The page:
Marc Jacobs Ends the Rumors
File this under “things that we already knew”… but here comes the official confirmation. Marc Jacobs actually did turn down the Dior job. Jacobs spoke to The Telegraph about his situation of replacing Galliano:
“It’s a great honour to be considered, and Mr Arnault is a super intelligent man and a very smart man and it was certainly a very great honour for him to know that I was capable – and not only capable but that I am someone that he would have wanted for the job,” Jacobs said. “But I am very happy to be here. There is so much more left to do and building Louis Vuitton into a fashion company is something nobody else can say they really started.”
Americans Back to Plastic Crack
US consumers’ love affair with credit, on the outs for several years, was rekindled in a major way last November, jumping by more than $20 billion in the month, the biggest climb in 10 years. Shoppers pumped up their use of credit card-like revolving debt by 8.5 percent — and total debt by 9.9 percent on an annual basis compared to the prior year. At the same time, the savings rate for Americans fell to 3.5 percent, the lowest since the recession began in 2007, according to the Federal Reserve.
Credit-card purchases in the lead up to the holidays and student loans represented the bulk of the $20.4 billion increase in debt from October. Consumers tapped their credit cards to the tune of $798.3 billion — about $5.6 billion more than consumers borrowed in October. Some analysts believe too much shouldn’t be read into the Fed’s borrowing data just yet.“We need to string together a few more consecutive months of increased borrowings,” said Scott Hoyt senior director of consumer economics at Moody’s Analytics.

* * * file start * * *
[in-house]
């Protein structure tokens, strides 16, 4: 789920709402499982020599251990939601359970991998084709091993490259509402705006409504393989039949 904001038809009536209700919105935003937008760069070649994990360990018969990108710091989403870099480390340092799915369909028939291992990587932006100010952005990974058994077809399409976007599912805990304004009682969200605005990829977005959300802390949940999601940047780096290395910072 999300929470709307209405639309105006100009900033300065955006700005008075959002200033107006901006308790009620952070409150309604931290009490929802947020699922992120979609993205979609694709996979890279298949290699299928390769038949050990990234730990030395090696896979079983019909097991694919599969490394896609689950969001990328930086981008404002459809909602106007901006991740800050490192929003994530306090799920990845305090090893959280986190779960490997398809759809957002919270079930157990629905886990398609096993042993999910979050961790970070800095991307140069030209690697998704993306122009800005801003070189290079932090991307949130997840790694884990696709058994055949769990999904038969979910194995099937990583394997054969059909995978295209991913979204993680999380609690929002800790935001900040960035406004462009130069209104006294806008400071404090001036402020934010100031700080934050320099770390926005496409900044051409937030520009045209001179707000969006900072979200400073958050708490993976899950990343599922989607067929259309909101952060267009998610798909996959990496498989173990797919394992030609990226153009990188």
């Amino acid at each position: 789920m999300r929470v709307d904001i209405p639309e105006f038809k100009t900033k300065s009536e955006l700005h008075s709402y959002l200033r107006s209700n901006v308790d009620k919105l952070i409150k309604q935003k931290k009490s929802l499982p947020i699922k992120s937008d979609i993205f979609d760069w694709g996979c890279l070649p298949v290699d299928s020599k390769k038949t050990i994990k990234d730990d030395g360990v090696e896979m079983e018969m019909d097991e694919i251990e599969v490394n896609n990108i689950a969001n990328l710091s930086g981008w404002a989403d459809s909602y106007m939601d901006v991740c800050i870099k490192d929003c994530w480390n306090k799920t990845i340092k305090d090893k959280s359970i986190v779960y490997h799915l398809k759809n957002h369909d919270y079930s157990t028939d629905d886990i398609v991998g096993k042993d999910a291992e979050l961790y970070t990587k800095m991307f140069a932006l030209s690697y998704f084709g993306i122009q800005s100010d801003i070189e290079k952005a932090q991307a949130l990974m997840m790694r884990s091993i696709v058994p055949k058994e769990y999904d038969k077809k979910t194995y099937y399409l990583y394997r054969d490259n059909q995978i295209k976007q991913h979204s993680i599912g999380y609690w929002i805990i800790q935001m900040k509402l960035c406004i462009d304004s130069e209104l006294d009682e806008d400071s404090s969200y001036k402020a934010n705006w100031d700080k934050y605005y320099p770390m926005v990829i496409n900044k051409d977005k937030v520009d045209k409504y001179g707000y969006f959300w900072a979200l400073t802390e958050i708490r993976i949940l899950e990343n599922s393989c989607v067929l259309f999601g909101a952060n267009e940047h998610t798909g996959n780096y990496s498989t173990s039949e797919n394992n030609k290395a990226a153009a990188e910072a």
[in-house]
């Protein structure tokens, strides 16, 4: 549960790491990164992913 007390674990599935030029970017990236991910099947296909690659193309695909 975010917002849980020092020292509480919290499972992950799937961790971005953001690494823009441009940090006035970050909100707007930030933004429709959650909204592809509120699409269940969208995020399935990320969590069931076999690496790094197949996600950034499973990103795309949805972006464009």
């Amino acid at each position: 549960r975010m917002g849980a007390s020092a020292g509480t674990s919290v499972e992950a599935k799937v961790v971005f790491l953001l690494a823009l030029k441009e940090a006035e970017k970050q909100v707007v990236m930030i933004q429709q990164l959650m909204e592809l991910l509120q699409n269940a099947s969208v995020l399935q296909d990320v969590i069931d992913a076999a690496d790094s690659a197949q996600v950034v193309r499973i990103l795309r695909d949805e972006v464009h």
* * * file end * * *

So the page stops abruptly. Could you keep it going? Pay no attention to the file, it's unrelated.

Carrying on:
Bad Week for Liz Clailborne
So changing the name probably won’t bring good news. Shares of Liz Claiborne tumbled more than 13 percent in after-market trades after the company cut its forecast for the year and announced that its Chief Financial Officer Andrew Warren is leaving Liz in March to become CFO of Discovery Communications which was confirmed by both companies yesterday. Also, its adjusted earnings for 2011 would hit the low end of its $80 million to $90 million forecast. So, what’s the good news?
Warren said in a statement he will “remain a long-term shareholder of [Liz] stock and will be rooting for the team as a former colleague and as an investor.” Warren “timed his departure after completing the most important phases of the turnaround” at Liz, according to CEO Bill McComb. The outgoing finance boss will stay until the company’s 10-K is complete.
– Taneisha Jordan
Source: NY Post, The Telegraph
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